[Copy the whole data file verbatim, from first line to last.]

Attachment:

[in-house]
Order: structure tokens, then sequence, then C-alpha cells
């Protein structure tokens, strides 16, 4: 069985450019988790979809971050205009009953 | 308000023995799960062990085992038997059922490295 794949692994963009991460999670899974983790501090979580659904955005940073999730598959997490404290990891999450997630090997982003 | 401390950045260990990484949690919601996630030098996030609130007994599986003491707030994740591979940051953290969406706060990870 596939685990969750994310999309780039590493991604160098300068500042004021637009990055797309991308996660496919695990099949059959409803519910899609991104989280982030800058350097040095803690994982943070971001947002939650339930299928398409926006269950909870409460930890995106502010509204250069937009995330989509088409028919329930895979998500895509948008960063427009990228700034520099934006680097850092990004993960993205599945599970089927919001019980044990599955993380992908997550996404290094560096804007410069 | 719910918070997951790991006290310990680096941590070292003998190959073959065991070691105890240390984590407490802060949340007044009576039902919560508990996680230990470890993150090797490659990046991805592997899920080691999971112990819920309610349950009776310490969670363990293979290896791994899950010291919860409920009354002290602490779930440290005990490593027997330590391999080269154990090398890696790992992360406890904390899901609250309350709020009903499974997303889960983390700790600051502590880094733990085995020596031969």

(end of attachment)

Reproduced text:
[in-house]
Order: structure tokens, then sequence, then C-alpha cells
């Protein structure tokens, strides 16, 4: 069985450019988790979809971050205009009953 | 308000023995799960062990085992038997059922490295 794949692994963009991460999670899974983790501090979580659904955005940073999730598959997490404290990891999450997630090997982003 | 401390950045260990990484949690919601996630030098996030609130007994599986003491707030994740591979940051953290969406706060990870 596939685990969750994310999309780039590493991604160098300068500042004021637009990055797309991308996660496919695990099949059959409803519910899609991104989280982030800058350097040095803690994982943070971001947002939650339930299928398409926006269950909870409460930890995106502010509204250069937009995330989509088409028919329930895979998500895509948008960063427009990228700034520099934006680097850092990004993960993205599945599970089927919001019980044990599955993380992908997550996404290094560096804007410069 | 719910918070997951790991006290310990680096941590070292003998190959073959065991070691105890240390984590407490802060949340007044009576039902919560508990996680230990470890993150090797490659990046991805592997899920080691999971112990819920309610349950009776310490969670363990293979290896791994899950010291919860409920009354002290602490779930440290005990490593027997330590391999080269154990090398890696790992992360406890904390899901609250309350709020009903499974997303889960983390700790600051502590880094733990085995020596031969």